Torres, R.T., Carvalho, J., Fernandes, J., Palmeira, J.D., Cunha, M.V. & Fonseca, C. (2021) Mapping the scientific knowledge of antimicrobial resistance in food-producing animals.One Health, 13, 100324. DOI:10.1016/j.onehlt.2021.100324 (IF2020 3,800; Q1 Public, Environmental and Occupacional Health)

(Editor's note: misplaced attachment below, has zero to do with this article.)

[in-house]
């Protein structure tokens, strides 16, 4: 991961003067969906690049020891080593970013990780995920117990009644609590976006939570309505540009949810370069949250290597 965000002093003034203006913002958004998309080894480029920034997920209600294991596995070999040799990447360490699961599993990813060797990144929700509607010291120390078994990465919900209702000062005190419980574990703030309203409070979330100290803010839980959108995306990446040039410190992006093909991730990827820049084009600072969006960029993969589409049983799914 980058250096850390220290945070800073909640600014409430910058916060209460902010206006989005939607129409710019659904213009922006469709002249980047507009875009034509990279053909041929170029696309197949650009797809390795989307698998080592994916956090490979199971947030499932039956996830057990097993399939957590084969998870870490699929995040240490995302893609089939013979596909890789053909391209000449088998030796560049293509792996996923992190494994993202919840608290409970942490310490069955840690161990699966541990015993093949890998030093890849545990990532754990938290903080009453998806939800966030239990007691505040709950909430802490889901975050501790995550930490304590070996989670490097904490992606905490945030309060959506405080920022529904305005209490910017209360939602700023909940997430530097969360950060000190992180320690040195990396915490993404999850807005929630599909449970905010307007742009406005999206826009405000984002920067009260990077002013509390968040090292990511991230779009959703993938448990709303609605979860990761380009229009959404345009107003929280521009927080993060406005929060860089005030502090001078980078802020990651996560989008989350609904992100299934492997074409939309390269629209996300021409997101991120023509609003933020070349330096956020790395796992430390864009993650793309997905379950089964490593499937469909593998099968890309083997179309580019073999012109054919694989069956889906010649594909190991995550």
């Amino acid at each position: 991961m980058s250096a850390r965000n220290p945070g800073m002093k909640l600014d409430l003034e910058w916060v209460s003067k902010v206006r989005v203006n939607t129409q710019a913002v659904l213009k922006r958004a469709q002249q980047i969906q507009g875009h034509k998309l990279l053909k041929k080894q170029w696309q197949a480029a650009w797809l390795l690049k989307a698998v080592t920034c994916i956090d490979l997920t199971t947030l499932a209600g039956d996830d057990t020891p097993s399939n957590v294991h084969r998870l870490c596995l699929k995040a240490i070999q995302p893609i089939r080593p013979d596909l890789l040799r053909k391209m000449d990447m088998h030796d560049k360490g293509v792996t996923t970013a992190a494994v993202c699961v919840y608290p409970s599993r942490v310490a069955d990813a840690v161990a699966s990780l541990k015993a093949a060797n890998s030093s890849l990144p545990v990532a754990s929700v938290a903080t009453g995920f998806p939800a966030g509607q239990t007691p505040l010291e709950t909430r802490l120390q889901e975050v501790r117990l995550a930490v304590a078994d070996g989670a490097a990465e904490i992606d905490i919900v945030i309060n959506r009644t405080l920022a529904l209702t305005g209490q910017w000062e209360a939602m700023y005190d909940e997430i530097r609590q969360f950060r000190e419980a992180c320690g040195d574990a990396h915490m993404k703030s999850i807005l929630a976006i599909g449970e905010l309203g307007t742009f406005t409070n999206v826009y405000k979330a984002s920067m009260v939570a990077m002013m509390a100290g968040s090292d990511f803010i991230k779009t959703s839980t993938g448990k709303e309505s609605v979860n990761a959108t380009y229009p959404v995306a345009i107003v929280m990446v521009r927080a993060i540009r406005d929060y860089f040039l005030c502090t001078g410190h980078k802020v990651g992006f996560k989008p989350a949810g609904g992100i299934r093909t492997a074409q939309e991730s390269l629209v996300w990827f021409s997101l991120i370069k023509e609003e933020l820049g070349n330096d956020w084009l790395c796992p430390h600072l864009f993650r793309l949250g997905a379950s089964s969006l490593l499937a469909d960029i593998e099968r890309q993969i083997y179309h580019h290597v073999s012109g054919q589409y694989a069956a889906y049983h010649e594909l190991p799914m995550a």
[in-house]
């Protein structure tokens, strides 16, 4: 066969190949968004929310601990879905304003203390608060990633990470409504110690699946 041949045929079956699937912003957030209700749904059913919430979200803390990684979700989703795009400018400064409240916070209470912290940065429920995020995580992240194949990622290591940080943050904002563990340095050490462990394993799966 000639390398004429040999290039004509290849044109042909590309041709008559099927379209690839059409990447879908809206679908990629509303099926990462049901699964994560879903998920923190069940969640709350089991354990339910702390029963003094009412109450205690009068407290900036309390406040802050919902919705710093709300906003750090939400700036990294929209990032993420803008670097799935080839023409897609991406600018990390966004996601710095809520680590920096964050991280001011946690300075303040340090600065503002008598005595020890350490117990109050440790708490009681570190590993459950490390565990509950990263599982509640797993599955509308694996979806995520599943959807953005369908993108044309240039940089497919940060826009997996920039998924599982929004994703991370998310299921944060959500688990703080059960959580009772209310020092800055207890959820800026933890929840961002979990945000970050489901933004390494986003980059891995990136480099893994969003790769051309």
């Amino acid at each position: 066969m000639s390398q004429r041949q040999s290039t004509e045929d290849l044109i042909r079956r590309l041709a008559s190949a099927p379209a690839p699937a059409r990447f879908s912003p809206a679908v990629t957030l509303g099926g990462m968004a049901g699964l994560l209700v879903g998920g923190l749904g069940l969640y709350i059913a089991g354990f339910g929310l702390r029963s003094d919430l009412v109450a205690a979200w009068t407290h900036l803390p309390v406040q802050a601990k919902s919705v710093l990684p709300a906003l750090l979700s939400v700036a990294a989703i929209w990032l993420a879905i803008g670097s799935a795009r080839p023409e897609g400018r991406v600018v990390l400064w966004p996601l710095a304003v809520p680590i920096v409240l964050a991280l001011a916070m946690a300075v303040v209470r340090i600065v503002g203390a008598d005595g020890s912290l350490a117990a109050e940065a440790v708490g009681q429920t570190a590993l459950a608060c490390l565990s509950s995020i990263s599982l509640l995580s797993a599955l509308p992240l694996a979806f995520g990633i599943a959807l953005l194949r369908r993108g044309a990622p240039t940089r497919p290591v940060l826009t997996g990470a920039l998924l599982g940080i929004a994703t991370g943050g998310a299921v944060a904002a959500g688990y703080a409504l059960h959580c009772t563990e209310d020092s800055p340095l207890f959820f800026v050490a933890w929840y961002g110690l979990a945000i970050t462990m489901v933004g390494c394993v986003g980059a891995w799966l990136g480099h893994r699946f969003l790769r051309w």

Antimicrobial resistance (AMR) can be highlighted as one of the most significant health concerns among the last decades, for which antimicrobial drug use in food-producing animals has contributed as one of the major drivers. Food-producing animals are one of the most important and rapidly expanding commercial agricultural sectors worldwide but there is currently limited knowledge on the temporal and geographical distribution of scientific research on antimicrobial resistance in food-producing animals. We provide a global overview of the spatial and temporal trends of scientific knowledge on AMR in food-producing animals. Peer-reviewed papers of AMR on food-producing animals were retrieved from the Web of Science, systemized and dissected. The final validated dataset contained 1341 occurrences observations covering the 1957–2018 period. There has been a shift of research efforts, both geographically and temporally, emphasizing regional differences in food animal production and changing practices in the food production industry. It becomes evident that many regions have been poorly surveyed, wherein intensified sampling and testing efforts should be most valuable. This systematization of knowledge will be crucial in helping to determine how to optimally allocate limited resources available for AMR monitor and control, aiding in the prediction where the threat of new resistant infections will be greatest. AMR research in food-producing animals in developing countries is markedly growing, reflecting changes in food animals production systems but also posing a particularly significant threat, not only due to intensive animal production, but also exacerbated by poor sanitation. We highlight that the use of antibiotics in food producing animals is pervasive, calling for urgent action. These findings raise the possibility to finetuning key priorities on AMR global issues.